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Publication numberUS20030046593 A1
Publication typeApplication
Application numberUS 10/146,079
Publication dateMar 6, 2003
Filing dateMay 14, 2002
Priority dateAug 28, 2001
Also published asWO2003021406A2, WO2003021406A3
Publication number10146079, 146079, US 2003/0046593 A1, US 2003/046593 A1, US 20030046593 A1, US 20030046593A1, US 2003046593 A1, US 2003046593A1, US-A1-20030046593, US-A1-2003046593, US2003/0046593A1, US2003/046593A1, US20030046593 A1, US20030046593A1, US2003046593 A1, US2003046593A1
InventorsWen Xie, Wei Ng
Original AssigneeXie Wen Xiang, Ng Wei Loon
Export CitationBiBTeX, EndNote, RefMan
External Links: USPTO, USPTO Assignment, Espacenet
Data storage device security method and apparatus
US 20030046593 A1
Abstract
Methods for improving security in data storage devices are disclosed. The methods include a synchronization method by which an encrypted password, using any known encryption algorithm, keeps changing at each transmission from host to data storage device. Additionally, a security system for implementing the security method is provided.
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Claims(25)
What is claimed is:
1. A security method for providing security between a host device and at least one data storage device, comprising the steps of:
generating an encryption key from a first counter;
encrypting a password according to the encryption key to obtain an encrypted password;
transmitting the encrypted password from the host to the data storage device;
generating a decryption key from a second counter, operatively coupled to the data storage device, that is synchronized with the first counter; and
decrypting the encrypted password according to the decryption key to obtain the password.
2. The method of claim 1 further comprising a step of incrementing the first and second counters after a predetermined criteria has been met, effectively creating a different encrypted password than the previous encrypted password.
3. The method of claim 2 where the predetermined criteria is every successful access to the data storage device.
4. The method of claim 2 where the predetermined criteria is a specified period of time.
5. The method of claim 2 where the predetermined criteria is each transmission between the host and the data storage device.
6. The method of claim 2 where the predetermined criteria is a function of the host.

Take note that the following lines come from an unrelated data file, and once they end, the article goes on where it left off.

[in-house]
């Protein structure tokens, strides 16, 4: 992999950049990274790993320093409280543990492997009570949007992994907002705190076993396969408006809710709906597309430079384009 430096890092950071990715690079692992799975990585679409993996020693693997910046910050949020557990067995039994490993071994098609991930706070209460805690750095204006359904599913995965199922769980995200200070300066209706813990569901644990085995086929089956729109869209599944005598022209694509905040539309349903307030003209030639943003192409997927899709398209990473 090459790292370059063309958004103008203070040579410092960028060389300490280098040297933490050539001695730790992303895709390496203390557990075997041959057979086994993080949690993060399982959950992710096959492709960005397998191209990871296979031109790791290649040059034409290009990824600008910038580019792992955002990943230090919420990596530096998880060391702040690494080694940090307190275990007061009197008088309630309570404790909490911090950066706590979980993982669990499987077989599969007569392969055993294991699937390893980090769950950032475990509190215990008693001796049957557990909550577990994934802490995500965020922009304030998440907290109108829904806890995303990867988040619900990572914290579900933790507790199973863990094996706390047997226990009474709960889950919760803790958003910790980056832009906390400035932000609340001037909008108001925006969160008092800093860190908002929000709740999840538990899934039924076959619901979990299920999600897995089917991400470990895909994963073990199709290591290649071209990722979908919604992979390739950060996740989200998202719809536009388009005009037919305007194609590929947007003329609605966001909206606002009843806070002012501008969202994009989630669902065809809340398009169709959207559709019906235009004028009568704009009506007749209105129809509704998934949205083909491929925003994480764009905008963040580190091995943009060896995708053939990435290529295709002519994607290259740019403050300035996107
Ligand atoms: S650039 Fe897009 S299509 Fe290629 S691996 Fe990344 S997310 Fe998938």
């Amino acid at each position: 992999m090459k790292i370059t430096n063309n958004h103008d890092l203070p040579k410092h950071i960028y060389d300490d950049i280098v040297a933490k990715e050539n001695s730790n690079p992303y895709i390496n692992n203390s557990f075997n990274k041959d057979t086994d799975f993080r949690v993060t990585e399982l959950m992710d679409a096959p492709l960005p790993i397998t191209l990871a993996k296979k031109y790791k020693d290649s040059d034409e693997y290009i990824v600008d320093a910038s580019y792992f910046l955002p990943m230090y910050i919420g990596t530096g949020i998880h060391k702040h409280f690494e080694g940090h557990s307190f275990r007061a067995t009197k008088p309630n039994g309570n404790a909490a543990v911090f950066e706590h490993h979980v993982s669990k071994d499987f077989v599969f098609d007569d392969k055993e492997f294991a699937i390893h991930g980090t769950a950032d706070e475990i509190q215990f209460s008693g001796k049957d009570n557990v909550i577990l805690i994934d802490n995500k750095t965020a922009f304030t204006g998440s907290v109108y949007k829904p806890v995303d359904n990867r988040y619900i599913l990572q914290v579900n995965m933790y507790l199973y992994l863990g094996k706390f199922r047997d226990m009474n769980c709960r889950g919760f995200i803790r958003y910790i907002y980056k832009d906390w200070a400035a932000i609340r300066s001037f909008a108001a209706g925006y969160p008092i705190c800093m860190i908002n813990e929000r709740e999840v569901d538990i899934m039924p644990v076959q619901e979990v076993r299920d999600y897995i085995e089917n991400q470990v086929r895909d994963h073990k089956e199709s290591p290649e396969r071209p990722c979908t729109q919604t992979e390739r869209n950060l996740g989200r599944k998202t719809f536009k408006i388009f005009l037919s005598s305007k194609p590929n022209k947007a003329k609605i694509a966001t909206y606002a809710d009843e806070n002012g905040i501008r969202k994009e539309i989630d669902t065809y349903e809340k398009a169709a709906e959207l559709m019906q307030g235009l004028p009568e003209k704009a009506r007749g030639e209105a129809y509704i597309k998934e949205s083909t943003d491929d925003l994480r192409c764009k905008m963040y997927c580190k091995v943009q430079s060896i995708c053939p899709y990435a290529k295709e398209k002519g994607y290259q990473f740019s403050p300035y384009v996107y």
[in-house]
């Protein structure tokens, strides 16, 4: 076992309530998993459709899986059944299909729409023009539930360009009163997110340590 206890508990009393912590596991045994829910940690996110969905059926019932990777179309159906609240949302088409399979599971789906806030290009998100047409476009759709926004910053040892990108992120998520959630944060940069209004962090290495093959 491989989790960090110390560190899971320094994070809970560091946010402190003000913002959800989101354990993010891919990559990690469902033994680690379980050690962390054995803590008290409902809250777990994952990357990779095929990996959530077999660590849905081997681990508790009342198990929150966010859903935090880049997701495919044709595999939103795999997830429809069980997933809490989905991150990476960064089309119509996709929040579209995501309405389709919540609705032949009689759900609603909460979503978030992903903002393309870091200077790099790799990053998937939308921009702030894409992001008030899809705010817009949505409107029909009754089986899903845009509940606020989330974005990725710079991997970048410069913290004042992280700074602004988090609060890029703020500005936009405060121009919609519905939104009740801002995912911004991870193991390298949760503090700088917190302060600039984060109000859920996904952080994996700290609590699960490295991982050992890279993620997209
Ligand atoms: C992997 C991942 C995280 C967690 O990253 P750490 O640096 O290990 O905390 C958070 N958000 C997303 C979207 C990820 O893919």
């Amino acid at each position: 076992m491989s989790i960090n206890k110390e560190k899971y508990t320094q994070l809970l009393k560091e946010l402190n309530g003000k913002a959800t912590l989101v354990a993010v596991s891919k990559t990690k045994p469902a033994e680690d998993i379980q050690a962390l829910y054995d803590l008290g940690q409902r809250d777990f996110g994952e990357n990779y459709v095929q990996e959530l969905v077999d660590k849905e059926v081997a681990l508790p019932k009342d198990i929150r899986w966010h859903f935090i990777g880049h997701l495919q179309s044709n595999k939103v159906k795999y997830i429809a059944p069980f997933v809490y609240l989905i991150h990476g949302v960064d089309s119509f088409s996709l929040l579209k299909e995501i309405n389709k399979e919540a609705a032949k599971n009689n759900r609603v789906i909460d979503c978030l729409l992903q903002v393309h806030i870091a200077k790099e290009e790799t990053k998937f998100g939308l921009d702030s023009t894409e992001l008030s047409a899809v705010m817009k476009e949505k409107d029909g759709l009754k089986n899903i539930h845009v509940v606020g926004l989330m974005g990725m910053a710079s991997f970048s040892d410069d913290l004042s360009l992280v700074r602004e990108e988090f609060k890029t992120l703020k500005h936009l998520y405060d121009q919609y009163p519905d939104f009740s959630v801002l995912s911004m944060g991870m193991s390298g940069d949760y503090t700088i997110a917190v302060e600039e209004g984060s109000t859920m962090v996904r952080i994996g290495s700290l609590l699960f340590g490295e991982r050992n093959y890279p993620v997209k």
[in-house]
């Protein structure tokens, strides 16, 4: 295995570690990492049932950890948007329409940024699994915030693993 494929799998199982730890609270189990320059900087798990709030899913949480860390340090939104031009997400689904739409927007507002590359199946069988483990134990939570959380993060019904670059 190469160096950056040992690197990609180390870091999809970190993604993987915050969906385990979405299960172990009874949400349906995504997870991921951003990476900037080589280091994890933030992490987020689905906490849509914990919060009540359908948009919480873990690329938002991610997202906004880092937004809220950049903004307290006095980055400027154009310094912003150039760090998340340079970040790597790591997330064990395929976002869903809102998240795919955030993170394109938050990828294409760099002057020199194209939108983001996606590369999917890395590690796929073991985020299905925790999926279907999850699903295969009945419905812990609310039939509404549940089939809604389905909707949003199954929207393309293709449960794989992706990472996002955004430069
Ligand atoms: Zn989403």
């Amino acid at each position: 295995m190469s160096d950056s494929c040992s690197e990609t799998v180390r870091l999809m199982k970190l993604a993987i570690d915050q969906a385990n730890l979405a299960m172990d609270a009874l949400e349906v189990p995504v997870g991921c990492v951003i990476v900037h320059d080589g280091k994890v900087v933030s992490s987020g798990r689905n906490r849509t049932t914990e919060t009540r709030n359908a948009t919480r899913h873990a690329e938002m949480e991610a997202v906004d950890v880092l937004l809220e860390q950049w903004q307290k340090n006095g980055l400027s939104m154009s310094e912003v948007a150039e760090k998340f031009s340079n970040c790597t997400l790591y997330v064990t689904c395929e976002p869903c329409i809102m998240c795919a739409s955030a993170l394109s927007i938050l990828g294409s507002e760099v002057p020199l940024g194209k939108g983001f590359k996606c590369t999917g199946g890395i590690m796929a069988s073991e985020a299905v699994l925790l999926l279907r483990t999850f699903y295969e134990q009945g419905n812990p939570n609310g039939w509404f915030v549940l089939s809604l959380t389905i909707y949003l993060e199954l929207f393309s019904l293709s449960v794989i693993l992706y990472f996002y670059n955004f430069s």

7. The method of claim 2 where the predetermined criteria is a function of the data storage device.
8. The method of claim 1 further comprising the step of:
resynchronizing the password when the decrypted password does not match a stored password.
9. The method of claim 8 wherein the resynchronizing step further comprises:
allowing the data storage device to search valid synchronization values within a given range whenever the data storage device does not obtain a valid password.
10. The method of claim 9 wherein the resynchronizing step further comprises
updating the second counter with a valid synchronization value plus one, after the data storage device receives the valid password with a certain valid synchronization value.
11. A security system comprising:
a host device;
a data storage device operatively coupled to the host device; and
a password, which is sent from the host device to the data storage device, where the password changes with a transmission from the host to the data storage device.
12. The security system of claim 11, further comprising:
a first counter in communication with the host device;
a second counter in communication with the data storage device, the second counter synchronized to the first counter;
an encryption key generated by the first synchronization counter;
an encrypted password generated by the encryption key and the password prior to being sent from the host device.
13. The security system of claim 12 further comprising:
a data transmission system that transmits the encrypted password to the data storage device;
a data transmission system that receives the encrypted password from the host;
a decryption key generated by the second counter, corresponding to the encryption key that was generated by the first counter;
the password, regenerated by the decryption key, after being received by the data storage device.
14. The security system of claim 12, where the encrypted password is altered due to the occurrence of a change in the encryption key.
15. The security system of claim 14 where the change in the encryption key is due to an increment of the first counter.
16. The security system of claim 12 where an end user can not access the first counter and second counter.
17. The security system of claim 12 wherein a combination of the first synchronization counter value and the password is encrypted before sending to the data storage device.
18. The security system of claim 11 wherein the data storage device is a disc drive.
19. The security system of claim 12 wherein the data storage device stores the password and the value of the synchronization counter on an area unavailable to a user.
20. A security system including:
a host;
a data storage device; and
means for transmitting and receiving encrypted passwords.
21. The security system of claim 20 wherein the means for transmitting and receiving encrypted passwords includes a means for encrypting and decrypting a password.
22. The security system of claim 20 further including at least one counter.
23. The security system of claim 20 wherein passwords are stored in an area unavailable to a user.
24. The security system of claim 22 wherein the value of a counter is used to encrypt the password.
25. The security system of claim 22 wherein the value of a counter is used to decrypt the password.
Description
RELATED APPLICATION

[0001] This application claims the benefit of U.S. Provisional Application Serial No. 60/315,428 entitled “METHOD OF LOCKING A DISC DRIVE TO ITS DESIGNATED HOST AND SYNCHRONIZING CHANGING PASSWORDS BETWEEN THEM”, filed Aug. 28, 2001 under 35 U.S.C. 119(e).

FIELD OF THE INVENTION

[0002] This application relates generally to the field of data storage and retrieval. More particularly, this invention relates to the security system between a host and a data storage device. The present invention relates to a method and apparatus for linking a data storage device to a designated host to prevent copying of data stored on the data storage device.